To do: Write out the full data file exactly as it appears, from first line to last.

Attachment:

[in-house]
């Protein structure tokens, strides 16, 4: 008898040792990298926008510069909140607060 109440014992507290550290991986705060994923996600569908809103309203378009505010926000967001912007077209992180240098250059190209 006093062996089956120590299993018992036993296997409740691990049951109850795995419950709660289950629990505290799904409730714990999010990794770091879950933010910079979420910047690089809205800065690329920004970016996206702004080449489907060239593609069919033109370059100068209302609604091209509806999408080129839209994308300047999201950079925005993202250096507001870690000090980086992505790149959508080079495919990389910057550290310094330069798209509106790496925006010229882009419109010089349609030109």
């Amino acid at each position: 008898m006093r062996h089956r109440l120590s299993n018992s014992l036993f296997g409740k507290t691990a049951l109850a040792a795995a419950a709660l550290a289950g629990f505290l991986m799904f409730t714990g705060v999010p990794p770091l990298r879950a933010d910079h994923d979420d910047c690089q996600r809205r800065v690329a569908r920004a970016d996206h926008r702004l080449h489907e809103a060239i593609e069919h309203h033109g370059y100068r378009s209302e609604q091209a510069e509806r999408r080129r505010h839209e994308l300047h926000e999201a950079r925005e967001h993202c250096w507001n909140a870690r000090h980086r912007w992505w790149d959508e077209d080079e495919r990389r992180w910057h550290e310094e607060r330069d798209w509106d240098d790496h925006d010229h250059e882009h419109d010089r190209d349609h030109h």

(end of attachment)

[in-house]
């Protein structure tokens, strides 16, 4: 008898040792990298926008510069909140607060 109440014992507290550290991986705060994923996600569908809103309203378009505010926000967001912007077209992180240098250059190209 006093062996089956120590299993018992036993296997409740691990049951109850795995419950709660289950629990505290799904409730714990999010990794770091879950933010910079979420910047690089809205800065690329920004970016996206702004080449489907060239593609069919033109370059100068209302609604091209509806999408080129839209994308300047999201950079925005993202250096507001870690000090980086992505790149959508080079495919990389910057550290310094330069798209509106790496925006010229882009419109010089349609030109």
């Amino acid at each position: 008898m006093r062996h089956r109440l120590s299993n018992s014992l036993f296997g409740k507290t691990a049951l109850a040792a795995a419950a709660l550290a289950g629990f505290l991986m799904f409730t714990g705060v999010p990794p770091l990298r879950a933010d910079h994923d979420d910047c690089q996600r809205r800065v690329a569908r920004a970016d996206h926008r702004l080449h489907e809103a060239i593609e069919h309203h033109g370059y100068r378009s209302e609604q091209a510069e509806r999408r080129r505010h839209e994308l300047h926000e999201a950079r925005e967001h993202c250096w507001n909140a870690r000090h980086r912007w992505w790149d959508e077209d080079e495919r990389r992180w910057h550290e310094e607060r330069d798209w509106d240098d790496h925006d010229h250059e882009h419109d010089r190209d349609h030109h």